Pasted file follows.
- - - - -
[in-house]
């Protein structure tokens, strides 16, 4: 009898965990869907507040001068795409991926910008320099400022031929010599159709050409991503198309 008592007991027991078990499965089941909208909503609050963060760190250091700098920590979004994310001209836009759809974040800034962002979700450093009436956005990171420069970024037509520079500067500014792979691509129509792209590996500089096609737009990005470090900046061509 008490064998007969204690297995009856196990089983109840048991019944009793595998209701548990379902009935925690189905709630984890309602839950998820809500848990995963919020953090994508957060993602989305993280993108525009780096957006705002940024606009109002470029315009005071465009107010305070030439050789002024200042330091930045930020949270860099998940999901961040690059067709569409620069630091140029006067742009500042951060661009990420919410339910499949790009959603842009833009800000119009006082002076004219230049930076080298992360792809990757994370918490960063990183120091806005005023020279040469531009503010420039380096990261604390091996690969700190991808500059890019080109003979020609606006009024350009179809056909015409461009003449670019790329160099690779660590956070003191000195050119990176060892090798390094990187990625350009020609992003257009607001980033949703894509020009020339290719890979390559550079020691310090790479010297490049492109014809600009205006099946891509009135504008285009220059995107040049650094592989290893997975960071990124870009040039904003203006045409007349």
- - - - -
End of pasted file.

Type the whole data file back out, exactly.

[in-house]
């Protein structure tokens, strides 16, 4: 009898965990869907507040001068795409991926910008320099400022031929010599159709050409991503198309 008592007991027991078990499965089941909208909503609050963060760190250091700098920590979004994310001209836009759809974040800034962002979700450093009436956005990171420069970024037509520079500067500014792979691509129509792209590996500089096609737009990005470090900046061509 008490064998007969204690297995009856196990089983109840048991019944009793595998209701548990379902009935925690189905709630984890309602839950998820809500848990995963919020953090994508957060993602989305993280993108525009780096957006705002940024606009109002470029315009005071465009107010305070030439050789002024200042330091930045930020949270860099998940999901961040690059067709569409620069630091140029006067742009500042951060661009990420919410339910499949790009959603842009833009800000119009006082002076004219230049930076080298992360792809990757994370918490960063990183120091806005005023020279040469531009503010420039380096990261604390091996690969700190991808500059890019080109003979020609606006009024350009179809056909015409461009003449670019790329160099690779660590956070003191000195050119990176060892090798390094990187990625350009020609992003257009607001980033949703894509020009020339290719890979390559550079020691310090790479010297490049492109014809600009205006099946891509009135504008285009220059995107040049650094592989290893997975960071990124870009040039904003203006045409007349």